30 Pics That “Make You Reminisce” About How Good The Past Was
Let us just put our stylish rose-colored glasses on and we’ll get this party started. How do we look, Pandas? Awesome, that’s what we wanted to hear!
The [insert decade of choice] holds a special significance for many of us and probably many of: it was (arguably) a better time, the people were friendlier, life was simpler, and the future seemed far brighter. Or maybe we were all just a tad more naive. That’s where the ‘Pics that make you reminisce’ Twitter page comes in. A social media project with a following of over 115.6k internet users, the account shares nostalgic photos of products, toys, and content that remind you of what the (recent) past was like. Most of the stuff featured here is from the past few decades, and it's reminded us to get back to work on our Time Machine.
However, it doesn’t matter if you were born in the ‘50s, ‘60s, ‘70s, ‘80s, ‘90s (hello there!), 2000s, or even the 2010s: nostalgia for our childhoods/the best years of our lives unites us all. And everyone’s nostalgia is valid. The things we miss are, at their core, the same. All that’s different is the shape and form, but the spirit remains the same. Scroll down, upvote your fave pics from the past, and tell us what you miss the most from your childhoods, Pandas!
Suzanne Degges-White, Ph.D., Licensed Counselor, Professor, and Chair at the Department of Counseling and Higher Education at Northern Illinois University, was kind enough to answer Bored Panda's questions about nostalgia, how much reminiscing is 'too much,' and how we can learn to be more grateful of what we have in the present. You'll find Bored Panda's full interview with the professor about the 'super power' that is nostalgia below. Don't miss out, check it out.
"Nostalgia has the 'super power' of helping us feel better about the 'now' by connecting us to positive feelings from the 'then.' Nostalgia can help us feel better about ourselves and more in control of current situations if we're able to channel that positivity into concrete actions or a reframed mindset about the present. However, when we begin 'living in the past,' we may be inviting into our lives less than optimal mental wellness and potentially compromised physical wellbeing, too," Professor Degges-White, from Northern Illinois University, explained to Bored Panda that there are certain pitfalls that come with reminiscing about the past too much.
"When we succumb to memories of how things 'used to be' and refuse to address the 'what is,' we may find ourselves overwhelmed by our current conditions and less able to manage current challenges," she said.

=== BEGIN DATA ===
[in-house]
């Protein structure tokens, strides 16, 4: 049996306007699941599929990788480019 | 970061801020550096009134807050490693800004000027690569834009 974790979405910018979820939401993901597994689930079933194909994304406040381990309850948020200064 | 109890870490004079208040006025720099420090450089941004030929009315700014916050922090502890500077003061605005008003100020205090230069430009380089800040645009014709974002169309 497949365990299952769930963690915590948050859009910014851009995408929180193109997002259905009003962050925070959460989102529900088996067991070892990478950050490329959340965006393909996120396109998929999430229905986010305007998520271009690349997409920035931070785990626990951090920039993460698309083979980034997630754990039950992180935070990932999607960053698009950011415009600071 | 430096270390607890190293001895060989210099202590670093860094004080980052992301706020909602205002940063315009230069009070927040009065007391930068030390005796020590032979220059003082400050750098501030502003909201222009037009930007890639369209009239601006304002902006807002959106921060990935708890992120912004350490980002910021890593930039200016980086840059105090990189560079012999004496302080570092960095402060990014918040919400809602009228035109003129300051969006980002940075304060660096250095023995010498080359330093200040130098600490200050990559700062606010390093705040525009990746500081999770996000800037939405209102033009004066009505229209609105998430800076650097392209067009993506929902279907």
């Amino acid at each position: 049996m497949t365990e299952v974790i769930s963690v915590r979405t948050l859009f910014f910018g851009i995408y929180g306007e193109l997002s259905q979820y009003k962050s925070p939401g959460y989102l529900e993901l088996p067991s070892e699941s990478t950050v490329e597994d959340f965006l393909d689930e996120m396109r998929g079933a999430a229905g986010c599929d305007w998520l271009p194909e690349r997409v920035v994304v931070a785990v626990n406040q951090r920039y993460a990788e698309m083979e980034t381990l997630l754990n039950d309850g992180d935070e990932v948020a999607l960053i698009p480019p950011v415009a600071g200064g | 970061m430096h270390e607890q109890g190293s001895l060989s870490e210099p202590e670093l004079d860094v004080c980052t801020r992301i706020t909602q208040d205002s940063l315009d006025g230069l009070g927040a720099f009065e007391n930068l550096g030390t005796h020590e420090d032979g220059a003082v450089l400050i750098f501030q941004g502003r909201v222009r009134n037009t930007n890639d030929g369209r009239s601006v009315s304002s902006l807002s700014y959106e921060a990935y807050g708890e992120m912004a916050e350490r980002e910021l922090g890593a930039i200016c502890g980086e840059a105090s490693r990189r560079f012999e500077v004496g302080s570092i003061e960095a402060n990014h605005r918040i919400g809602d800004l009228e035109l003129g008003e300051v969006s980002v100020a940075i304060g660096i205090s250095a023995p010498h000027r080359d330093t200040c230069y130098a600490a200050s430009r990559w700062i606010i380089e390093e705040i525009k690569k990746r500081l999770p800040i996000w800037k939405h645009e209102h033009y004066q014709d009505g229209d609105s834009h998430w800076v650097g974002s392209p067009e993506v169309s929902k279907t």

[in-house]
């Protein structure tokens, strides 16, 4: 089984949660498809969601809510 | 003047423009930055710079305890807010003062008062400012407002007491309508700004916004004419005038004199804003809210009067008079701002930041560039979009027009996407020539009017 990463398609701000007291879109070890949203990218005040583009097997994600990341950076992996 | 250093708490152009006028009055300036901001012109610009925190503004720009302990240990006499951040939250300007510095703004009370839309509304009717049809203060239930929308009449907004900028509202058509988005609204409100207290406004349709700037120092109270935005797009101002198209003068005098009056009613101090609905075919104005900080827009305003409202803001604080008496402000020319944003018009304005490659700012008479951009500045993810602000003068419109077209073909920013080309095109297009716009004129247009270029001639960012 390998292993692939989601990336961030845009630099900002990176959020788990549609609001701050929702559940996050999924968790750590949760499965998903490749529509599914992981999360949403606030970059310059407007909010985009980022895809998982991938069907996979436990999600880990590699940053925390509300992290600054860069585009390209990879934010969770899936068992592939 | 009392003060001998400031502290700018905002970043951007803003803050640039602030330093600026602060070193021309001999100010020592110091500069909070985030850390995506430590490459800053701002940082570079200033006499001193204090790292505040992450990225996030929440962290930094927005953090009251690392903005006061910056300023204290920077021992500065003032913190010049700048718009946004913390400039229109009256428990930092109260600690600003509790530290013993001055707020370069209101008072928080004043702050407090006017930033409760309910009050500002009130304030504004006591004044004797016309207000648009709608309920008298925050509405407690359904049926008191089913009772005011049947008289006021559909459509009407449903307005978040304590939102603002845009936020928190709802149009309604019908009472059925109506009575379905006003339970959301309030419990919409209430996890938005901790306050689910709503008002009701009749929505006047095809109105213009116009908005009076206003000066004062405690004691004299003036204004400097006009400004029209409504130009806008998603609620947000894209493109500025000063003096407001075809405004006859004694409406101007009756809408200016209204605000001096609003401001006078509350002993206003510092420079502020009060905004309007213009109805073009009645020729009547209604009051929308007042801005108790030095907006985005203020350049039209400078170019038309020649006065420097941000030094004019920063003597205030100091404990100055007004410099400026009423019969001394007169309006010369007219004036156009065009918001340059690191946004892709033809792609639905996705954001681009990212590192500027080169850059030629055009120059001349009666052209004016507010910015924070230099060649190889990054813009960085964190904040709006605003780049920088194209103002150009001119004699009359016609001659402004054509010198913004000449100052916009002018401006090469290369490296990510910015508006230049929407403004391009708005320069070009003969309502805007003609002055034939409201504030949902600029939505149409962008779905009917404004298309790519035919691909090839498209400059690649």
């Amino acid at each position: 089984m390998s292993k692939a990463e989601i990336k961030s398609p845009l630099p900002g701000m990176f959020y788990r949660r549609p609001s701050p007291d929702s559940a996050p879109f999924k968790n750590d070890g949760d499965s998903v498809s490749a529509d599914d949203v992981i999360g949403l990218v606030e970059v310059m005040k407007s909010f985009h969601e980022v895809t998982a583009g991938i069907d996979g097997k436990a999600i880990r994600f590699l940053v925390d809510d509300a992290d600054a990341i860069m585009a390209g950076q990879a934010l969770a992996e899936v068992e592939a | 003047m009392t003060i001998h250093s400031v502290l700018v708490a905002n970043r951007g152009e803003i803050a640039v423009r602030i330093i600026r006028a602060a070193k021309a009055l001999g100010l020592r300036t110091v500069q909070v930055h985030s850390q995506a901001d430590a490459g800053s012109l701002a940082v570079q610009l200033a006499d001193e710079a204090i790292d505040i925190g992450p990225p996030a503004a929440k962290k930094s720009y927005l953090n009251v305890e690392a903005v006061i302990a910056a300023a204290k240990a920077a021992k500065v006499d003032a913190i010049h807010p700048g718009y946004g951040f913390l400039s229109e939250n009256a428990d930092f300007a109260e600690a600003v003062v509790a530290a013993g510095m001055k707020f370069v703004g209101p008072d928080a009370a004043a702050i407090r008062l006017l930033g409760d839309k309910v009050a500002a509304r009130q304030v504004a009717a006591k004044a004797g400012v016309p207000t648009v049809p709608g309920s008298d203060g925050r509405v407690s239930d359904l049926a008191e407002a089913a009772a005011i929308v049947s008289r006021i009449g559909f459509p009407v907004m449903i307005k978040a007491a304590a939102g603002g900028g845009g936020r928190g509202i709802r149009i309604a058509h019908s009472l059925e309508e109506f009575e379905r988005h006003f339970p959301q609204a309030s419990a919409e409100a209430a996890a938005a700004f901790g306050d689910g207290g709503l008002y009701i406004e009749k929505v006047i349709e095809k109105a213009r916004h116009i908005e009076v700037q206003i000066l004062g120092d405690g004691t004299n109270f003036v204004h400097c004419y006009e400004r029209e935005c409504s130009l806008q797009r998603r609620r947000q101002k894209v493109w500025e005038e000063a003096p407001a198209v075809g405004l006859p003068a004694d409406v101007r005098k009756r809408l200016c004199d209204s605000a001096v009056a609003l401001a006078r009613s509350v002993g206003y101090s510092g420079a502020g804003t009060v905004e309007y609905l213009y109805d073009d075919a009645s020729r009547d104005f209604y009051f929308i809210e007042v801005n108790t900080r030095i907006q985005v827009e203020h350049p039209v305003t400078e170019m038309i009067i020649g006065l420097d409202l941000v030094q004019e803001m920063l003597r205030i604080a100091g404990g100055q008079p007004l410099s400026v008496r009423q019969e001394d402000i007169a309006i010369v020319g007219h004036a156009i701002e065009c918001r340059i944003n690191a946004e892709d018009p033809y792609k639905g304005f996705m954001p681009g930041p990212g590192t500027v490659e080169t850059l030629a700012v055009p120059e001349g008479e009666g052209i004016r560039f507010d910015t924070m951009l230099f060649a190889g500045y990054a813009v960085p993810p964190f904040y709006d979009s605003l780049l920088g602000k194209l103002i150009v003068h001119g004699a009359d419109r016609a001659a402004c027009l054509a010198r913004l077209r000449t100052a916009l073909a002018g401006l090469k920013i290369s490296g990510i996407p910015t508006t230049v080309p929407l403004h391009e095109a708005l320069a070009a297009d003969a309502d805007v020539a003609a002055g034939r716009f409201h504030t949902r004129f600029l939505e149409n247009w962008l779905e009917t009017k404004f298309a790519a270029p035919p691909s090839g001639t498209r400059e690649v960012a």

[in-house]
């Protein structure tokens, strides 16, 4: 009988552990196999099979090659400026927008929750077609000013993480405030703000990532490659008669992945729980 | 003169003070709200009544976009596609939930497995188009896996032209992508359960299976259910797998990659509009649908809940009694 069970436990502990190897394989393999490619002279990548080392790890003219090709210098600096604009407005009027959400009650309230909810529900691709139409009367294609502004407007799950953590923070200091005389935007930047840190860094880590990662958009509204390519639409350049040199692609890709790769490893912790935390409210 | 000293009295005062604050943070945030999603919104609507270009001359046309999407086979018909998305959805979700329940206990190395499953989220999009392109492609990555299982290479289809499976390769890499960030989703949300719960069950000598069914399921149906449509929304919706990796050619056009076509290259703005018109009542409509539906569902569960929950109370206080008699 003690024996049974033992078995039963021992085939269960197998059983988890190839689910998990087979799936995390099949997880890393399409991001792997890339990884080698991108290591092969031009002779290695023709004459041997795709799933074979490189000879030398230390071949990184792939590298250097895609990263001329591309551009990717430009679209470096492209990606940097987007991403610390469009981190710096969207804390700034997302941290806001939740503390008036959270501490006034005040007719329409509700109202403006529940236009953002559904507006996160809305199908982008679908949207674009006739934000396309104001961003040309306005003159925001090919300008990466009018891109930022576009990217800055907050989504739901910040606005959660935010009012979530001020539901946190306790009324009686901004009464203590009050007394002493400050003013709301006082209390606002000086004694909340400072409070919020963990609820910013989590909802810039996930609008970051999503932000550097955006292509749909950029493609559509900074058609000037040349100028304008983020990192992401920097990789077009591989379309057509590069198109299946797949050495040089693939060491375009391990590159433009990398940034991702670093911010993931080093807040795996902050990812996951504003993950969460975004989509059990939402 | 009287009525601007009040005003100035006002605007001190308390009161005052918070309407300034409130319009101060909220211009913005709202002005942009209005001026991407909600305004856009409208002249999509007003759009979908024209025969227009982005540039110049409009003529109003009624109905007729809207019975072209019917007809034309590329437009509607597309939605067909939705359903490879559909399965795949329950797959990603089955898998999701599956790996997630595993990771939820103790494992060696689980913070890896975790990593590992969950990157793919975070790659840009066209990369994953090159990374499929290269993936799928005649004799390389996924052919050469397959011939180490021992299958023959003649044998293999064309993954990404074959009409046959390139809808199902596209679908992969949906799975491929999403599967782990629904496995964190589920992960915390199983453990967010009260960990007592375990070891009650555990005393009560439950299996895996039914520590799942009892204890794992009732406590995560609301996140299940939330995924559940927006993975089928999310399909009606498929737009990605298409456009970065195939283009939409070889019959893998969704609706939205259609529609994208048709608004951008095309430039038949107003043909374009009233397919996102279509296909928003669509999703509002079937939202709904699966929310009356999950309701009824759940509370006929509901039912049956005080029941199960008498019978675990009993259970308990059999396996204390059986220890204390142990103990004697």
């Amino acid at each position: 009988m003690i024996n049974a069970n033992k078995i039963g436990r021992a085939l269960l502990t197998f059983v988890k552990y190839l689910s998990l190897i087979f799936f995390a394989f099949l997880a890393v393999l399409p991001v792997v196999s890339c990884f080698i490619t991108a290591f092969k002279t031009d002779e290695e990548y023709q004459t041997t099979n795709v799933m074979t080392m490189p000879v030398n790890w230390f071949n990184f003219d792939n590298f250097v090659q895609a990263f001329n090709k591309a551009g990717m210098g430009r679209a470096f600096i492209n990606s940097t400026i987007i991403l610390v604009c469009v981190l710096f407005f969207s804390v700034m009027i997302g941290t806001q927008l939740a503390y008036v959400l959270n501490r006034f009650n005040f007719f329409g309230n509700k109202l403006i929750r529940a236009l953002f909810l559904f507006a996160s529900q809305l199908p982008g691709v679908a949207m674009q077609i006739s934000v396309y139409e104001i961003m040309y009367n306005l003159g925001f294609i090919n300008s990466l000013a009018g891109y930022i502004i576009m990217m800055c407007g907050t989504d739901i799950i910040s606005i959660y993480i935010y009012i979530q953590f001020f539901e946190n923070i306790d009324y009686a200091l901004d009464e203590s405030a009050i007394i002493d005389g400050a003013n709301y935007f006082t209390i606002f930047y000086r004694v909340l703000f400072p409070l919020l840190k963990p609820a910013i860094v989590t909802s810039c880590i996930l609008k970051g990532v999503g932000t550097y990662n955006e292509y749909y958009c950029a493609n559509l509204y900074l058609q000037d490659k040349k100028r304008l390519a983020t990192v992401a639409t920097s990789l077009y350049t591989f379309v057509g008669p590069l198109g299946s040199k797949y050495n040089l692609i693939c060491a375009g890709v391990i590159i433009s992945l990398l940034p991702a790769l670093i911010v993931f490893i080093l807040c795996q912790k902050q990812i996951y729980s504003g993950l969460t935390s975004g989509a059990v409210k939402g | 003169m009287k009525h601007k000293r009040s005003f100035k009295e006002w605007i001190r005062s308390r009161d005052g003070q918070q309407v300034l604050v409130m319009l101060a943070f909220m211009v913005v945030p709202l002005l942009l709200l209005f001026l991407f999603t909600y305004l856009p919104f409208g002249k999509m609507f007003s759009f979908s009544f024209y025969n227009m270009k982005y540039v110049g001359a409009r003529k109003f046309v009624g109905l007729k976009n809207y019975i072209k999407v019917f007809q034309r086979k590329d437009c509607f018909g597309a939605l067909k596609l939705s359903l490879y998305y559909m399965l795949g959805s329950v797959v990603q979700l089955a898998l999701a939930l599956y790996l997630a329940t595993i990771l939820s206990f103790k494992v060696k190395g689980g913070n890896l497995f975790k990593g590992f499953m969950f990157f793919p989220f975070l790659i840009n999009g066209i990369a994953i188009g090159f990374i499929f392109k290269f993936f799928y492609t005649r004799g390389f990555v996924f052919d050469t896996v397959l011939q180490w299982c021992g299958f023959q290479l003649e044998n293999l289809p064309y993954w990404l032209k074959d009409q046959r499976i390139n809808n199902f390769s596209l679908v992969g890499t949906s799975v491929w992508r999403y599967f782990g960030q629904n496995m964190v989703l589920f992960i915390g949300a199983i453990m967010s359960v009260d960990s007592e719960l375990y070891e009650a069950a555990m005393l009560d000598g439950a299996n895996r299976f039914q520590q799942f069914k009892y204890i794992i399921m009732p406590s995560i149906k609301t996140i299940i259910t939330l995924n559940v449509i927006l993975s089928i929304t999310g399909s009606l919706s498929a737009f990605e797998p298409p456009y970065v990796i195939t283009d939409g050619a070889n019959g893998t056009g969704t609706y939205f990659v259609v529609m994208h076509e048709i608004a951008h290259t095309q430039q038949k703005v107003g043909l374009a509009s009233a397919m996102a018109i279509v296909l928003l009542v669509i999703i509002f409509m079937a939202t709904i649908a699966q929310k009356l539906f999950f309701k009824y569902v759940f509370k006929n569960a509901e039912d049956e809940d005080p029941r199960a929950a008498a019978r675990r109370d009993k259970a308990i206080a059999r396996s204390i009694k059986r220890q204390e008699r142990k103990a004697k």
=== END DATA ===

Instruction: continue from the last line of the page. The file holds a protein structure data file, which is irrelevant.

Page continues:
"It's often memories of home and the people who surround us that keeps us able to deal with significantly concerning or dangerous conditions. For instance, letters from home can be a lifeline for those who are engaged in warfare far away from what they consider 'home,'" the professor pointed out how being reminded of home can help people in very tough situations.
"It's when we become stuck in our memories of people who have died, places or times in our lives when things were 'easier' or 'better' that invites in the negative effects of nostalgia. When we are unable to make decisions about a current challenge or get stuck in memories of better times from the past, we can sink into a state in which we kind of 'tune out' of the present and ignore very real threats or opportunities in the now."
According to Professor Degges-White, the very first step towards gratitude is 'waking up' and looking around you in order to recognize all of the things in life that you appreciate.
"It's also helpful to step outside yourself and see how others might see your life. Gratitude can start with the basics—enough food to eat each day, a job that pays you enough to keep a roof over your head, people in your life who care about you and to whom you matter. Recognizing that not everyone in life has been as fortunate as you have and acknowledging your accomplishments is the best way to begin. Making a 'gratitude list' really does help us see our lives in a whole new way if we are committed to acknowledging the way our lives have been touched by success."